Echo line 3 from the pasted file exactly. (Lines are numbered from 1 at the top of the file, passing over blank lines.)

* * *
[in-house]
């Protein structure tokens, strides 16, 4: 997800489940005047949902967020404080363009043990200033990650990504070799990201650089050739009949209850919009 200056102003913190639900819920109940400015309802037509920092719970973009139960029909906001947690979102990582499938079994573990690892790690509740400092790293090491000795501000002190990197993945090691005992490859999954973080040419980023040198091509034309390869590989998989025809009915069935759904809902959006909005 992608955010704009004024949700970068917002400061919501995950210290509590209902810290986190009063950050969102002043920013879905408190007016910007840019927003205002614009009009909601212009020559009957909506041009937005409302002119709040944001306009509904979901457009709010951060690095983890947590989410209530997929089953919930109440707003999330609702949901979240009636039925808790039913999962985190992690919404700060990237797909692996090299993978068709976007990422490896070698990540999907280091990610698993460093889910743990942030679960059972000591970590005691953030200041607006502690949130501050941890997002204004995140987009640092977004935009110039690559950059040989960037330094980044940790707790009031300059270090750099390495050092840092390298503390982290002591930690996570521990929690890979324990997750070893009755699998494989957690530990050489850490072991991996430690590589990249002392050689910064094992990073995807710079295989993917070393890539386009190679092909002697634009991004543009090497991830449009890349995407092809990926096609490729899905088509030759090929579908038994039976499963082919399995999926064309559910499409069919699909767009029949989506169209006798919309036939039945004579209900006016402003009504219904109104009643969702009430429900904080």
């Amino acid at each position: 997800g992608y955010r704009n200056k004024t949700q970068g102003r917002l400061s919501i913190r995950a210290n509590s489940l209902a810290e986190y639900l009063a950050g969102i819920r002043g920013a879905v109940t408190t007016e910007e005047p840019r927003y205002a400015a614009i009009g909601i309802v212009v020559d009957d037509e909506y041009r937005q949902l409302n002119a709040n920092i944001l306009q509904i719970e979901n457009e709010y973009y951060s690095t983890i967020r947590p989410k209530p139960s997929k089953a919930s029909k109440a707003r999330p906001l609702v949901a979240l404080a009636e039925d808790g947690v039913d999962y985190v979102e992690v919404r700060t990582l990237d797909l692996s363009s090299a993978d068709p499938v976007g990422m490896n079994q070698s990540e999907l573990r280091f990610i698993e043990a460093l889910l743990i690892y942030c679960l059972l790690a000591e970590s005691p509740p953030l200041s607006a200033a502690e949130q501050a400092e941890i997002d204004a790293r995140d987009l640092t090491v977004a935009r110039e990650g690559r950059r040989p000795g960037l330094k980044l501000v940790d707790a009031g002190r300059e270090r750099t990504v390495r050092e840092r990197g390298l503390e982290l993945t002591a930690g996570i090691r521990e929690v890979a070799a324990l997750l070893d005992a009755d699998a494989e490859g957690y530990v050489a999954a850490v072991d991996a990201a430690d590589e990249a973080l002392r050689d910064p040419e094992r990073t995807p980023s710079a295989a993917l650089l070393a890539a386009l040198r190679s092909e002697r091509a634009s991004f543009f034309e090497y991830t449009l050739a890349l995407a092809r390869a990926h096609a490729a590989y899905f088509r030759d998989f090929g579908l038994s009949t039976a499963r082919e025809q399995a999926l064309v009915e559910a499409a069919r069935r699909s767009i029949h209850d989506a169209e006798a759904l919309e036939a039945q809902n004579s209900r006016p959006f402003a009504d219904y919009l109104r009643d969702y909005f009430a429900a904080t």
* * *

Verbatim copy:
């Amino acid at each position: 997800g992608y955010r704009n200056k004024t949700q970068g102003r917002l400061s919501i913190r995950a210290n509590s489940l209902a810290e986190y639900l009063a950050g969102i819920r002043g920013a879905v109940t408190t007016e910007e005047p840019r927003y205002a400015a614009i009009g909601i309802v212009v020559d009957d037509e909506y041009r937005q949902l409302n002119a709040n920092i944001l306009q509904i719970e979901n457009e709010y973009y951060s690095t983890i967020r947590p989410k209530p139960s997929k089953a919930s029909k109440a707003r999330p906001l609702v949901a979240l404080a009636e039925d808790g947690v039913d999962y985190v979102e992690v919404r700060t990582l990237d797909l692996s363009s090299a993978d068709p499938v976007g990422m490896n079994q070698s990540e999907l573990r280091f990610i698993e043990a460093l889910l743990i690892y942030c679960l059972l790690a000591e970590s005691p509740p953030l200041s607006a200033a502690e949130q501050a400092e941890i997002d204004a790293r995140d987009l640092t090491v977004a935009r110039e990650g690559r950059r040989p000795g960037l330094k980044l501000v940790d707790a009031g002190r300059e270090r750099t990504v390495r050092e840092r990197g390298l503390e982290l993945t002591a930690g996570i090691r521990e929690v890979a070799a324990l997750l070893d005992a009755d699998a494989e490859g957690y530990v050489a999954a850490v072991d991996a990201a430690d590589e990249a973080l002392r050689d910064p040419e094992r990073t995807p980023s710079a295989a993917l650089l070393a890539a386009l040198r190679s092909e002697r091509a634009s991004f543009f034309e090497y991830t449009l050739a890349l995407a092809r390869a990926h096609a490729a590989y899905f088509r030759d998989f090929g579908l038994s009949t039976a499963r082919e025809q399995a999926l064309v009915e559910a499409a069919r069935r699909s767009i029949h209850d989506a169209e006798a759904l919309e036939a039945q809902n004579s209900r006016p959006f402003a009504d219904y919009l109104r009643d969702y909005f009430a429900a904080t």